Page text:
A Somewhat Belated Take on Singular They

I know that I am late in speaking to an issue that has been addressed repeatedly and by many people who are in better position to do so than am I: singular they. Still, I do continue to teach and I am asked to be explicit and specific in promulgating specific standards of usage as I do so, so I do have reason to think about such things–in addition to the one that has prompted the present rumination.

In the interest of offering context, the issue of the singular they is that the pronoun in question, traditionally defined as exclusively the third-person plural, is increasingly being used as a singular pronoun–and that the use is being increasingly condoned by agencies and groups that have long been looked to as arbiters of “good style” and “the rules” by which language is supposed to work. As such, the phenomenon of the singular they has occasioned no small amount of condemnation–both by prescriptivists and those taught by them, who hold that the singular they is an abrogation of rules both ancient and sacred, and by descriptivists who look at the condemnations by prescriptivists as emblematic of the failures of such positions.

For the record, I tend to take more of a descriptivist position than a prescriptivist, owing in part to dimly remembered lessons taken during my abortive attempt to become a band director when I grew up (musical “rules” have grown up in much the same way that orthographic “rules” have, with many of the same problems) and in part to my own, more extensive (but maybe not more successful), study of historical Englishes. I confront often the fact that the language changes, and I try not to be one of the curmudgeons who have throughout history complained about cildas þissum dægum and yelled at them to afliehaþ gearde min (or words to that effect). And I recognize the fact that guidelines of “correctness” are used as rubrics to shut out people who might otherwise contribute well to broader discourses and the betterment of us all, functioning as perceived shorthand for intelligence and human worth. (Neither is truly the case.)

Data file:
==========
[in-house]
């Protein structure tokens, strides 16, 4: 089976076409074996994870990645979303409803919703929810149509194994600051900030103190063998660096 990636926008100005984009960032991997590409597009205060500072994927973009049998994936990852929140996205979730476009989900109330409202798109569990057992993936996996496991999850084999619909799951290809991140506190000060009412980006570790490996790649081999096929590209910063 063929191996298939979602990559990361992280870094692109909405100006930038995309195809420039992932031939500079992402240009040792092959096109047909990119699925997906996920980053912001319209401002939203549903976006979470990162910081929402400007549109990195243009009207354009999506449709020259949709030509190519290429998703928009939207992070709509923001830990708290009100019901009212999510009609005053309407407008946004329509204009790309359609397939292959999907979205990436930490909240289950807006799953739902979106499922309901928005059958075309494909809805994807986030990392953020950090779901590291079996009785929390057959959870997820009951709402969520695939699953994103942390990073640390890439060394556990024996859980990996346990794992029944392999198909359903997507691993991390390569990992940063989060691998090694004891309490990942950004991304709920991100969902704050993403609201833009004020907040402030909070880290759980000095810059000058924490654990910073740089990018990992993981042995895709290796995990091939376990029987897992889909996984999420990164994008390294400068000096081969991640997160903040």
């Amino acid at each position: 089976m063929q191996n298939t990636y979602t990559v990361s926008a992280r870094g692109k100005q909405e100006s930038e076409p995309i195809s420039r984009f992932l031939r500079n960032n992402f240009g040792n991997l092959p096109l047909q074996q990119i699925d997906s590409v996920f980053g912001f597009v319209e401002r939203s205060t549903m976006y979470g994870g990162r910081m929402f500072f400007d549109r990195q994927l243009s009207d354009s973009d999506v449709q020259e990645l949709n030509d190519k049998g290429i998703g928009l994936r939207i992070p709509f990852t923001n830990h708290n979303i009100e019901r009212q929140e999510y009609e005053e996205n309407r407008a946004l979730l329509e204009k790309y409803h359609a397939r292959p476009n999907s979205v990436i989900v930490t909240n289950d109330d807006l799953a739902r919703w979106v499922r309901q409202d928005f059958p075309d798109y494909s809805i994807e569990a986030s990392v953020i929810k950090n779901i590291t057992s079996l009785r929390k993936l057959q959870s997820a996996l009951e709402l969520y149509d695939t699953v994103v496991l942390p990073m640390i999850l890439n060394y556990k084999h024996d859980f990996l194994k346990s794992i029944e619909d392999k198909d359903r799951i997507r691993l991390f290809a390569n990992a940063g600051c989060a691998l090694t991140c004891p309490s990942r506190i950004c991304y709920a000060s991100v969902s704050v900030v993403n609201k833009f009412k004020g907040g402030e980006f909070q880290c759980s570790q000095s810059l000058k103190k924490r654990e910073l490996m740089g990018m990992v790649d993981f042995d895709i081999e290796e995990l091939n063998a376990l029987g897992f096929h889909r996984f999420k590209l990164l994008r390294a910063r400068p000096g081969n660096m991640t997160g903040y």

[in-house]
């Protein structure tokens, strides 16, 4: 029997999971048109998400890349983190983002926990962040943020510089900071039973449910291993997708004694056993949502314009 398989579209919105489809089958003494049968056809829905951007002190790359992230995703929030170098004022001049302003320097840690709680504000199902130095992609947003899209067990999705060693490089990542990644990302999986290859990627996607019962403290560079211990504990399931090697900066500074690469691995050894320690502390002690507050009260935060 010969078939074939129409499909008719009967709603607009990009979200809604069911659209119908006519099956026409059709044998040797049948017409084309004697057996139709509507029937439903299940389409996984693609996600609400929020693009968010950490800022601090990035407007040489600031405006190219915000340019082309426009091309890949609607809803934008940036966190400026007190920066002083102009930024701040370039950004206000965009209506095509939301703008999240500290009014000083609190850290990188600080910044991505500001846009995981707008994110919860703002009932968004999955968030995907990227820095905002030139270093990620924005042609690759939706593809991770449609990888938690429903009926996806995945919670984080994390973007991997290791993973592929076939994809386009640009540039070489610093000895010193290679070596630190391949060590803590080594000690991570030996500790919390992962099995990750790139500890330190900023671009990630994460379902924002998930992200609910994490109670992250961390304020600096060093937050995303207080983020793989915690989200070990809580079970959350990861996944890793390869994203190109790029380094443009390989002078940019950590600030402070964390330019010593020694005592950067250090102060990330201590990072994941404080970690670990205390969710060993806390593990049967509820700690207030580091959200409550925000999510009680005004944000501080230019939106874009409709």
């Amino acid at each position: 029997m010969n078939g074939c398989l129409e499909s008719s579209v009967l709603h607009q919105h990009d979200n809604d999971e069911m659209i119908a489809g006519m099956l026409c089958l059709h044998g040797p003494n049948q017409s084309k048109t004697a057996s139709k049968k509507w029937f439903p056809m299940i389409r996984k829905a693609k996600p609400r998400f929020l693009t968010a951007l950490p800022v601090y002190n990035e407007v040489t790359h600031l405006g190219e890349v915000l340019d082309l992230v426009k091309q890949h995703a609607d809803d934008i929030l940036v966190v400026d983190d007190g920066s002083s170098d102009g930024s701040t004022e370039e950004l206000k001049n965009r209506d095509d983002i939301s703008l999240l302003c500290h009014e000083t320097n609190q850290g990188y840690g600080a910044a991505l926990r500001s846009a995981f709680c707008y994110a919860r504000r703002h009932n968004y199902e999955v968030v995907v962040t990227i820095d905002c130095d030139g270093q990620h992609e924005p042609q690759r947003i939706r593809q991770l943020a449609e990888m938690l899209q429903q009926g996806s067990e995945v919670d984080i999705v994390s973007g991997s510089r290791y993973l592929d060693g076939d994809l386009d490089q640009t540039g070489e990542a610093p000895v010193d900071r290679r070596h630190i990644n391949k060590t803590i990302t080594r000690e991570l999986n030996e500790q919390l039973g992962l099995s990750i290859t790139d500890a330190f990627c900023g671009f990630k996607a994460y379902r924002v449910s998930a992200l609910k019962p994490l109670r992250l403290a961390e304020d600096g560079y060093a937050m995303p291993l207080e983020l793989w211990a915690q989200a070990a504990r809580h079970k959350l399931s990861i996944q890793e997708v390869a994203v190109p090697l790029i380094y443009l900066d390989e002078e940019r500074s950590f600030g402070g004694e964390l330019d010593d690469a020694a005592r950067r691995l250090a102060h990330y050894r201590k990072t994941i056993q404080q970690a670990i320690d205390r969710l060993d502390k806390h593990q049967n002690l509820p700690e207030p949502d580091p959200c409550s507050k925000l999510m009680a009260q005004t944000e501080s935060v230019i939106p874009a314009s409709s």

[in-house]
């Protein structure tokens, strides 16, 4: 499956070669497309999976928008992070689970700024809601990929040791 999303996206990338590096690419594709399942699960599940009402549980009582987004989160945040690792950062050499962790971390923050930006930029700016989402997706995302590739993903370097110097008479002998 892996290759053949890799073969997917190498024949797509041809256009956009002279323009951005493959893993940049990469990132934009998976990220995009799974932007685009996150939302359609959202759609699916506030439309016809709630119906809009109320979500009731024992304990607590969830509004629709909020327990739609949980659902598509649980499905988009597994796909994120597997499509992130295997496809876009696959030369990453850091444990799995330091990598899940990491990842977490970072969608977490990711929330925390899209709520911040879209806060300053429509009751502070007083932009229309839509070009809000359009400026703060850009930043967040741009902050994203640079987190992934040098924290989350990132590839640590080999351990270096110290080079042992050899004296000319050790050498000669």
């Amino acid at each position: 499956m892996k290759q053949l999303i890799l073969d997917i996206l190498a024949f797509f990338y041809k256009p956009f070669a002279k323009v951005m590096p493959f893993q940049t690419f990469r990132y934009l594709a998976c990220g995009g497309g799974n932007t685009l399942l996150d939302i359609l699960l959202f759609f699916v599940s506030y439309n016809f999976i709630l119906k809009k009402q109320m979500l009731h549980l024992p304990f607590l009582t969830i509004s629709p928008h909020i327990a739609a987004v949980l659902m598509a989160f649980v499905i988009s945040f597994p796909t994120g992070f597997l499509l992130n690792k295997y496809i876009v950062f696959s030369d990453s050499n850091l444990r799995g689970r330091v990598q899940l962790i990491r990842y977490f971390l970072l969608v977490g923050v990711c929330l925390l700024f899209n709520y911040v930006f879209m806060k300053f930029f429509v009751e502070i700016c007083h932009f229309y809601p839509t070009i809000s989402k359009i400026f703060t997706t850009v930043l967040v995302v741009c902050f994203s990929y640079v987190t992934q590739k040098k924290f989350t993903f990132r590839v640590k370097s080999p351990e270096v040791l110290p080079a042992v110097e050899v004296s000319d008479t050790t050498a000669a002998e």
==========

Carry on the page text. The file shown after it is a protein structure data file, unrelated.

There are many who continue to rail against the construction for not better reason than that was the way they were taught English should be used–as if they were ever taught a “perfect” form that was not itself subject to decry by the grumpy elders of its own time, and, in many cases, as if they themselves deployed exemplary use of that form on anything resembling a consistent basis. (While I know that being wrong does not make identification of wrong impossible, I also know that it argues against sufficient knowledge to accurately assess what is and is not wrong, as a given standard would have it.) There are also many reasons to be okay with the singular they, as others have articulated and with which I tend to agree, maugre the heads of those who complain.

Which leads, at last, to the idea that has prompted me to write now. For in my current primary job (because, like many millennials, I have to have more than one to meet my bills), I work with protected health information. By ethical standards and by law, that information must be kept private–and if it must be discussed, it must be discussed with the minimum possible disclosure. To put it another way, the information I have about my organization’s clients must be kept as anonymous as can be–and that would call for the singular they.

Leaving aside the many other problems with a language that admits overtly of only two genders–and there are many, more than can be treated in the present piece–there is the issue that, in speaking of a client’s information with a masculine or feminine attached, there is some abrogation of that client’s privacy, however small. Given the right circumstances, a slipped “he” or “she” can reveal an identity, either affirming it or excluding it, and in neither case is the client’s privacy as protected as it ought to be.

The singular they gets around the problem, however. By eliding expressed gender–which is something that modern English tracks only loosely  in any event–the singular they eliminates one more item of identifying information from any discussion of clients whose information is to be protected. And while the argument could be made that the “correct” third-person singular personal pronoun–it–does the same, common usage practice continues to connect “it” to the inhuman. That is, calling a person “it” dehumanizes that person, which is not an appropriate course of action for them to take who purport to care for others. Additionally, in the case of such work as I do, working with populations whose members already suffer under a dehumanizing onus–because those who struggle with addiction are looked down upon by many–reference to clients as “it” would add to already-existing problems, however slightly, and those whom I serve need have no more burdens than they currently bear.